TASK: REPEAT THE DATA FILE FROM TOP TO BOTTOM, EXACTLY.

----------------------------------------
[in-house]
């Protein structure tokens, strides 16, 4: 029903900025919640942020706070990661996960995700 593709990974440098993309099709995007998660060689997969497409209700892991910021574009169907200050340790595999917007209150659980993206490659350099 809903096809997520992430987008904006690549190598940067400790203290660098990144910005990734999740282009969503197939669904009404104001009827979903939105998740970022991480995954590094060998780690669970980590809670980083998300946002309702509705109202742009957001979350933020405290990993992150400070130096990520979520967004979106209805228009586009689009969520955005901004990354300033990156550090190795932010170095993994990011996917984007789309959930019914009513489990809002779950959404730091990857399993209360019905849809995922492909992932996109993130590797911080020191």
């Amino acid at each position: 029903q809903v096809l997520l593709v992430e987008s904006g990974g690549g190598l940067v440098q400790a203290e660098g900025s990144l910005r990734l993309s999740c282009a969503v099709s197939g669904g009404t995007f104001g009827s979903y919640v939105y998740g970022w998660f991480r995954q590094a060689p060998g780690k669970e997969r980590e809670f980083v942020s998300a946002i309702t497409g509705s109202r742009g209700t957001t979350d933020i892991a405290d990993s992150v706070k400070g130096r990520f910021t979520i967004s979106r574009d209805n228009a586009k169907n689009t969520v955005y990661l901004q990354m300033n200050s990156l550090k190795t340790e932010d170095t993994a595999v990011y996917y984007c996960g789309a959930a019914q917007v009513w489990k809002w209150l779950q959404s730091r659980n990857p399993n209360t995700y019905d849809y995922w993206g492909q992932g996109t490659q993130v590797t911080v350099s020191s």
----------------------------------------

[in-house]
């Protein structure tokens, strides 16, 4: 029903900025919640942020706070990661996960995700 593709990974440098993309099709995007998660060689997969497409209700892991910021574009169907200050340790595999917007209150659980993206490659350099 809903096809997520992430987008904006690549190598940067400790203290660098990144910005990734999740282009969503197939669904009404104001009827979903939105998740970022991480995954590094060998780690669970980590809670980083998300946002309702509705109202742009957001979350933020405290990993992150400070130096990520979520967004979106209805228009586009689009969520955005901004990354300033990156550090190795932010170095993994990011996917984007789309959930019914009513489990809002779950959404730091990857399993209360019905849809995922492909992932996109993130590797911080020191």
């Amino acid at each position: 029903q809903v096809l997520l593709v992430e987008s904006g990974g690549g190598l940067v440098q400790a203290e660098g900025s990144l910005r990734l993309s999740c282009a969503v099709s197939g669904g009404t995007f104001g009827s979903y919640v939105y998740g970022w998660f991480r995954q590094a060689p060998g780690k669970e997969r980590e809670f980083v942020s998300a946002i309702t497409g509705s109202r742009g209700t957001t979350d933020i892991a405290d990993s992150v706070k400070g130096r990520f910021t979520i967004s979106r574009d209805n228009a586009k169907n689009t969520v955005y990661l901004q990354m300033n200050s990156l550090k190795t340790e932010d170095t993994a595999v990011y996917y984007c996960g789309a959930a019914q917007v009513w489990k809002w209150l779950q959404s730091r659980n990857p399993n209360t995700y019905d849809y995922w993206g492909q992932g996109t490659q993130v590797t911080v350099s020191s």